Obesity continues as before to be a widespread condition. Obesity is defined as a body weight of over 120% of the ideal weight, corresponding roughly to the 85th percentile of the weight distribution. According to the "Build Study" (1979), the ideal weight is assumed to be rather higher than formerly; in men it is 8%, in women 6% less than the so-called normal weight. The latter corresponds roughly to the average weight and is defined as: height (cm) minus 100 in kg. In obese subjects both somatic and psychological complications arise; these are related exponentially to the degree of overweight. More recent findings in the Framingham Study show that obesity leads to coronary heart disease and premature death independently of the classical risk factors. Evaluation of the patient should include a personal and familial history of the obesity, together with individual eating habits and the degree of physical activity indulged in. As assessment should be made of the body fat distribution (android or gynoid obesity); android obesity carries a relatively high risk. Complications should be looked for, together with other risk factors for arteriosclerosis. Treatment depends on the severity of the condition and on the motivation. In general, it should consist of a moderate reduction in the caloric value of the food intake together with advice on eating habits and an increase in bodily activity. Group therapy often gives good results on account of the dynamic interactions within groups. Patients with morbid obesity will profit from a very hypocaloric, "ketogenic" diet (ca. 600-700 kcal/day). One of the author's own studies showed that a very hypocaloric diet resulted in mood elevation and a reduction in the need for sleep. Conservative measures such dietary weight reduction, changes in eating habits and encouragement of bodily activity are to be preferred to surgical treatment (eg, gastric stapling). Weight reductions in hospital do not lead to a change in eating habits and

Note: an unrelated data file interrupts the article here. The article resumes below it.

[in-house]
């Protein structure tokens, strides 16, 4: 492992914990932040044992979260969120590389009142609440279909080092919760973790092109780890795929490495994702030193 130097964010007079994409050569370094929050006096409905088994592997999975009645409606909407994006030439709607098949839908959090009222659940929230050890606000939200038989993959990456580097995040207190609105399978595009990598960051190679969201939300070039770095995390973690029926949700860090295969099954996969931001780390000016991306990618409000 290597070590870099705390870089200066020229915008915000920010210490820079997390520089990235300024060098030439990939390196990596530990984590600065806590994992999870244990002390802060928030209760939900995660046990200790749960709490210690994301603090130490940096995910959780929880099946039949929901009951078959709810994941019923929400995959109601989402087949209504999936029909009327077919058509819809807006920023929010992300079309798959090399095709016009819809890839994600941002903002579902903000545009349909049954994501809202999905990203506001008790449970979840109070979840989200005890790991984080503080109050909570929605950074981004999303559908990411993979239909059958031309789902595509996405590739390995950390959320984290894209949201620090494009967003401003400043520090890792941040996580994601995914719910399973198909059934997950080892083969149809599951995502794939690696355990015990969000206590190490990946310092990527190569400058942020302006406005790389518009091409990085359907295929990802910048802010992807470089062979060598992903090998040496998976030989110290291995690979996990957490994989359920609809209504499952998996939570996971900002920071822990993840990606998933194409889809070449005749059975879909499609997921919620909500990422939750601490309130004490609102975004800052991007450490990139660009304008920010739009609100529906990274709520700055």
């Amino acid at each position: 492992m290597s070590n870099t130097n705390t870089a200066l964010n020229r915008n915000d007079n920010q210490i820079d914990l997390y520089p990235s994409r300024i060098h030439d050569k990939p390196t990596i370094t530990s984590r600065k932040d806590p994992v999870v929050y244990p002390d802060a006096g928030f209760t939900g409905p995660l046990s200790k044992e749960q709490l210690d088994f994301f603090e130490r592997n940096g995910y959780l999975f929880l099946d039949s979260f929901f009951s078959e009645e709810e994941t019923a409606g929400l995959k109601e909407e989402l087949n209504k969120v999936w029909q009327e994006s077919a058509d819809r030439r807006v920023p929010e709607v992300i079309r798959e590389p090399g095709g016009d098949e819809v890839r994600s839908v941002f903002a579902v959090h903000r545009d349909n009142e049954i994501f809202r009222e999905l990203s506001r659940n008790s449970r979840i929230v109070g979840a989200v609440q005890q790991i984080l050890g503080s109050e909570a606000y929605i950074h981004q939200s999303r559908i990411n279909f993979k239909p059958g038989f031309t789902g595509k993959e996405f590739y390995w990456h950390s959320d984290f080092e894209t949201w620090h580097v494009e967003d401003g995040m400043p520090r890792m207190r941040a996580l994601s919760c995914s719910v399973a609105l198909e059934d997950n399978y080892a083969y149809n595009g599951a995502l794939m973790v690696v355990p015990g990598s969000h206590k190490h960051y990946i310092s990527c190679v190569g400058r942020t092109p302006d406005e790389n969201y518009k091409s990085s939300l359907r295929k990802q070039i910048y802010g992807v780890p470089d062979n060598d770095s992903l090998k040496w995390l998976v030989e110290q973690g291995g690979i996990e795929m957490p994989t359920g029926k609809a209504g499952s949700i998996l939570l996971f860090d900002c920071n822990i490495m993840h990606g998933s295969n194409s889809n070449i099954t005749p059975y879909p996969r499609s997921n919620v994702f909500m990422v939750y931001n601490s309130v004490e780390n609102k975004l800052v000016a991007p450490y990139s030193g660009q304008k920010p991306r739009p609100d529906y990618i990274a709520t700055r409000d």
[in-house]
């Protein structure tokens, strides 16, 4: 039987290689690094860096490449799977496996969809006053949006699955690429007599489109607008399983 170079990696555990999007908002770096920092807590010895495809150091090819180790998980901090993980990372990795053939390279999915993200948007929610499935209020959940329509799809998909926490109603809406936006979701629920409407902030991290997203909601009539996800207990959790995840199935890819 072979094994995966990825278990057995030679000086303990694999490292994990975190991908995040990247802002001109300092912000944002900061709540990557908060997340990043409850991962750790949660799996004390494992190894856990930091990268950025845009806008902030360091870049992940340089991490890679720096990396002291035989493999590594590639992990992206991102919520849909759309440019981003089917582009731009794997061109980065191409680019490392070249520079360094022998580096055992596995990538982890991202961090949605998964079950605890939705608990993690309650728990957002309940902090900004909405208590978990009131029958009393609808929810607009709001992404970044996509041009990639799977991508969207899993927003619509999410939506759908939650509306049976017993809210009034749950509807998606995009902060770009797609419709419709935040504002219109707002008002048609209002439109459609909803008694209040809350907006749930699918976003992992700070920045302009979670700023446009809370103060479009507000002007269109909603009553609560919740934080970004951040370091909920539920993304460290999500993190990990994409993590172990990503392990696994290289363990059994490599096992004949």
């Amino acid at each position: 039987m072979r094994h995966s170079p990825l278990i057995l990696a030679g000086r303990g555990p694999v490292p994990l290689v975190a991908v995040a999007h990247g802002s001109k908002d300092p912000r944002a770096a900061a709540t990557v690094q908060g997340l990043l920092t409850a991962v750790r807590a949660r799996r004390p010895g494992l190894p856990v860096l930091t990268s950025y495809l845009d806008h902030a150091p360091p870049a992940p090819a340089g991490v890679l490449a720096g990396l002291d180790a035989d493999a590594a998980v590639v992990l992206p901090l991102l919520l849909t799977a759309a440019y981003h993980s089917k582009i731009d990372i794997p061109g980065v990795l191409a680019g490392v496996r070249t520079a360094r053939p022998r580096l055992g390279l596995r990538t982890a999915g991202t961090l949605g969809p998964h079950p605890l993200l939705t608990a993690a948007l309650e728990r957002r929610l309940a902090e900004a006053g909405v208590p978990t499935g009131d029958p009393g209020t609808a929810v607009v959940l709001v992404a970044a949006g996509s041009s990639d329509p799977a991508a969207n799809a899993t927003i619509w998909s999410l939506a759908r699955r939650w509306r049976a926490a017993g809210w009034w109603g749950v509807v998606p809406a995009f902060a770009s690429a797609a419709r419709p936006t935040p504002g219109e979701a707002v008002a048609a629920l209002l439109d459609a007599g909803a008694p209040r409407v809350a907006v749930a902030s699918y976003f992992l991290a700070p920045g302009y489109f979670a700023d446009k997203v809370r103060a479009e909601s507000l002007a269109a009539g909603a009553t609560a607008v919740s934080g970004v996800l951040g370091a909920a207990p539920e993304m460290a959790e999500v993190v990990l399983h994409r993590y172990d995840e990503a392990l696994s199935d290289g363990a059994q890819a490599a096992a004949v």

Azevedo, Kathryn J.; Mendoza, Sonia; Fernández, María; Haydel, K. Farish; Fujimoto, Michelle; Tirumalai, Evelyn C.; Robinson, Thomas N.